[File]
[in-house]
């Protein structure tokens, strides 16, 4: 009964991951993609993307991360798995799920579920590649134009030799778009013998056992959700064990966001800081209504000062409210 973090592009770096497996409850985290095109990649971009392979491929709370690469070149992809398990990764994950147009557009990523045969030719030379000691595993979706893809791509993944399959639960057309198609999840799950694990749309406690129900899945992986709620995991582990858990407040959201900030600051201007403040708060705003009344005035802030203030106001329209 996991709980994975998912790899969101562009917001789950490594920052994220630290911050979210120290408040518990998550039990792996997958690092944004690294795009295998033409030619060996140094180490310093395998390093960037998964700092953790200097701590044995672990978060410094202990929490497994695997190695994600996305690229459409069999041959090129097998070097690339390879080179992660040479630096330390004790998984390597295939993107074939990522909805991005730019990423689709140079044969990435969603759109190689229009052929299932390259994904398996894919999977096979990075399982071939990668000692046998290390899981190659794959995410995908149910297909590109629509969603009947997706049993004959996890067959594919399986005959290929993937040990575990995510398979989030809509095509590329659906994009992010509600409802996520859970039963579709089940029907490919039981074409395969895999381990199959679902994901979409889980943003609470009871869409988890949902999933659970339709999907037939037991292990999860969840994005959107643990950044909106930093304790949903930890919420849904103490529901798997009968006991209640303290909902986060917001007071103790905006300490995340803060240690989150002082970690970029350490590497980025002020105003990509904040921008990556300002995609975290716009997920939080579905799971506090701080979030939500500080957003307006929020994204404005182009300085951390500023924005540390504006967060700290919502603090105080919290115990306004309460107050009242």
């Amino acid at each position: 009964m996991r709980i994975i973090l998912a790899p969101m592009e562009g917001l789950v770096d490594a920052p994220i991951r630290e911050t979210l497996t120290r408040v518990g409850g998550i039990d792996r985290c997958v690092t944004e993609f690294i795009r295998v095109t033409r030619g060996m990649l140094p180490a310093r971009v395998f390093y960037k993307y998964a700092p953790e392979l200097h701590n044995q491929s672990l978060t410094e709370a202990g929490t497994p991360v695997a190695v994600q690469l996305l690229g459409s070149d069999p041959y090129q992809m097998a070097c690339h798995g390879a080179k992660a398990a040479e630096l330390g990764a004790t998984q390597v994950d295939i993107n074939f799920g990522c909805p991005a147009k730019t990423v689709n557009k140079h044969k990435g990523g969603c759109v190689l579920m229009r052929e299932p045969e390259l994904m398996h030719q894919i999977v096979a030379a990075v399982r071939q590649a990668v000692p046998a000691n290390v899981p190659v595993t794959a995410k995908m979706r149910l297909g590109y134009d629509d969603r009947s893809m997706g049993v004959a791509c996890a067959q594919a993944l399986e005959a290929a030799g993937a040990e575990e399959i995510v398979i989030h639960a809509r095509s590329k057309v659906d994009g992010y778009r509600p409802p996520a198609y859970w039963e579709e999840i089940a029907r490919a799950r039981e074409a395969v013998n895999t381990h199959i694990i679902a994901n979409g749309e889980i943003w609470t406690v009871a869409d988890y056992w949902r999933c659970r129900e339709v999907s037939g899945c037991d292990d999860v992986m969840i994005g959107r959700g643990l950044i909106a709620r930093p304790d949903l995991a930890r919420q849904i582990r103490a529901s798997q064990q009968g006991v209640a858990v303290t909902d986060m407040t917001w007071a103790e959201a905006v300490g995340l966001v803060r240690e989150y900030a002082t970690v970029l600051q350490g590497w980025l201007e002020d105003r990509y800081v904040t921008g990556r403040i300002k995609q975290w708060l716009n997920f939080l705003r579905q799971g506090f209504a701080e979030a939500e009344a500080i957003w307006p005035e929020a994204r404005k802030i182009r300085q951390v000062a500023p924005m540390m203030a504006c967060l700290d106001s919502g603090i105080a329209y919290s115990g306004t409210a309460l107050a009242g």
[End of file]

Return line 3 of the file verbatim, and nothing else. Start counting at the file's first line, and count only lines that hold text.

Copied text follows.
């Amino acid at each position: 009964m996991r709980i994975i973090l998912a790899p969101m592009e562009g917001l789950v770096d490594a920052p994220i991951r630290e911050t979210l497996t120290r408040v518990g409850g998550i039990d792996r985290c997958v690092t944004e993609f690294i795009r295998v095109t033409r030619g060996m990649l140094p180490a310093r971009v395998f390093y960037k993307y998964a700092p953790e392979l200097h701590n044995q491929s672990l978060t410094e709370a202990g929490t497994p991360v695997a190695v994600q690469l996305l690229g459409s070149d069999p041959y090129q992809m097998a070097c690339h798995g390879a080179k992660a398990a040479e630096l330390g990764a004790t998984q390597v994950d295939i993107n074939f799920g990522c909805p991005a147009k730019t990423v689709n557009k140079h044969k990435g990523g969603c759109v190689l579920m229009r052929e299932p045969e390259l994904m398996h030719q894919i999977v096979a030379a990075v399982r071939q590649a990668v000692p046998a000691n290390v899981p190659v595993t794959a995410k995908m979706r149910l297909g590109y134009d629509d969603r009947s893809m997706g049993v004959a791509c996890a067959q594919a993944l399986e005959a290929a030799g993937a040990e575990e399959i995510v398979i989030h639960a809509r095509s590329k057309v659906d994009g992010y778009r509600p409802p996520a198609y859970w039963e579709e999840i089940a029907r490919a799950r039981e074409a395969v013998n895999t381990h199959i694990i679902a994901n979409g749309e889980i943003w609470t406690v009871a869409d988890y056992w949902r999933c659970r129900e339709v999907s037939g899945c037991d292990d999860v992986m969840i994005g959107r959700g643990l950044i909106a709620r930093p304790d949903l995991a930890r919420q849904i582990r103490a529901s798997q064990q009968g006991v209640a858990v303290t909902d986060m407040t917001w007071a103790e959201a905006v300490g995340l966001v803060r240690e989150y900030a002082t970690v970029l600051q350490g590497w980025l201007e002020d105003r990509y800081v904040t921008g990556r403040i300002k995609q975290w708060l716009n997920f939080l705003r579905q799971g506090f209504a701080e979030a939500e009344a500080i957003w307006p005035e929020a994204r404005k802030i182009r300085q951390v000062a500023p924005m540390m203030a504006c967060l700290d106001s919502g603090i105080a329209y919290s115990g306004t409210a309460l107050a009242g």